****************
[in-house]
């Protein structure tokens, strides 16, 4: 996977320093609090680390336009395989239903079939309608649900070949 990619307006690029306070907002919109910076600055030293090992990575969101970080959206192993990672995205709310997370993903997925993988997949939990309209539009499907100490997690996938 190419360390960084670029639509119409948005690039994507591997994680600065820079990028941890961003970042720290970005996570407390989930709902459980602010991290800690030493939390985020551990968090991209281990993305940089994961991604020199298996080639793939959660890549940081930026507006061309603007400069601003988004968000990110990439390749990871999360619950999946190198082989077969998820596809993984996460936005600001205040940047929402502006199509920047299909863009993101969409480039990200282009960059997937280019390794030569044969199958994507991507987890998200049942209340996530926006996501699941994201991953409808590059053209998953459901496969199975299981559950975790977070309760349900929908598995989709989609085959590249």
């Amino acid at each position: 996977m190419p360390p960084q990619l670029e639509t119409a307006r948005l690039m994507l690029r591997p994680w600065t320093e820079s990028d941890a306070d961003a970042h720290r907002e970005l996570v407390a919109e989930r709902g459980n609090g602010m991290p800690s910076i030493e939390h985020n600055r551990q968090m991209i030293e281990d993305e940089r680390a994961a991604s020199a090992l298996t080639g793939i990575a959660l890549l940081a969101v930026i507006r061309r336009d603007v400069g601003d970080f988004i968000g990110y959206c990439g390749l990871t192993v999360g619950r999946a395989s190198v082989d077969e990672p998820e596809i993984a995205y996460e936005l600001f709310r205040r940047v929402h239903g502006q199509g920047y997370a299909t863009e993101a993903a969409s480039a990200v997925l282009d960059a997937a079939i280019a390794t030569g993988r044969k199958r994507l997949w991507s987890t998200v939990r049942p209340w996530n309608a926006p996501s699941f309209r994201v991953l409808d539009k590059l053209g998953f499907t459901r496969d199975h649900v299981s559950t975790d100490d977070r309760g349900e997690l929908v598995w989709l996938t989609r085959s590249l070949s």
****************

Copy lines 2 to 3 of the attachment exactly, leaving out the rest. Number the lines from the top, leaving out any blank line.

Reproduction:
């Protein structure tokens, strides 16, 4: 996977320093609090680390336009395989239903079939309608649900070949 990619307006690029306070907002919109910076600055030293090992990575969101970080959206192993990672995205709310997370993903997925993988997949939990309209539009499907100490997690996938 190419360390960084670029639509119409948005690039994507591997994680600065820079990028941890961003970042720290970005996570407390989930709902459980602010991290800690030493939390985020551990968090991209281990993305940089994961991604020199298996080639793939959660890549940081930026507006061309603007400069601003988004968000990110990439390749990871999360619950999946190198082989077969998820596809993984996460936005600001205040940047929402502006199509920047299909863009993101969409480039990200282009960059997937280019390794030569044969199958994507991507987890998200049942209340996530926006996501699941994201991953409808590059053209998953459901496969199975299981559950975790977070309760349900929908598995989709989609085959590249």
């Amino acid at each position: 996977m190419p360390p960084q990619l670029e639509t119409a307006r948005l690039m994507l690029r591997p994680w600065t320093e820079s990028d941890a306070d961003a970042h720290r907002e970005l996570v407390a919109e989930r709902g459980n609090g602010m991290p800690s910076i030493e939390h985020n600055r551990q968090m991209i030293e281990d993305e940089r680390a994961a991604s020199a090992l298996t080639g793939i990575a959660l890549l940081a969101v930026i507006r061309r336009d603007v400069g601003d970080f988004i968000g990110y959206c990439g390749l990871t192993v999360g619950r999946a395989s190198v082989d077969e990672p998820e596809i993984a995205y996460e936005l600001f709310r205040r940047v929402h239903g502006q199509g920047y997370a299909t863009e993101a993903a969409s480039a990200v997925l282009d960059a997937a079939i280019a390794t030569g993988r044969k199958r994507l997949w991507s987890t998200v939990r049942p209340w996530n309608a926006p996501s699941f309209r994201v991953l409808d539009k590059l053209g998953f499907t459901r496969d199975h649900v299981s559950t975790d100490d977070r309760g349900e997690l929908v598995w989709l996938t989609r085959s590249l070949s």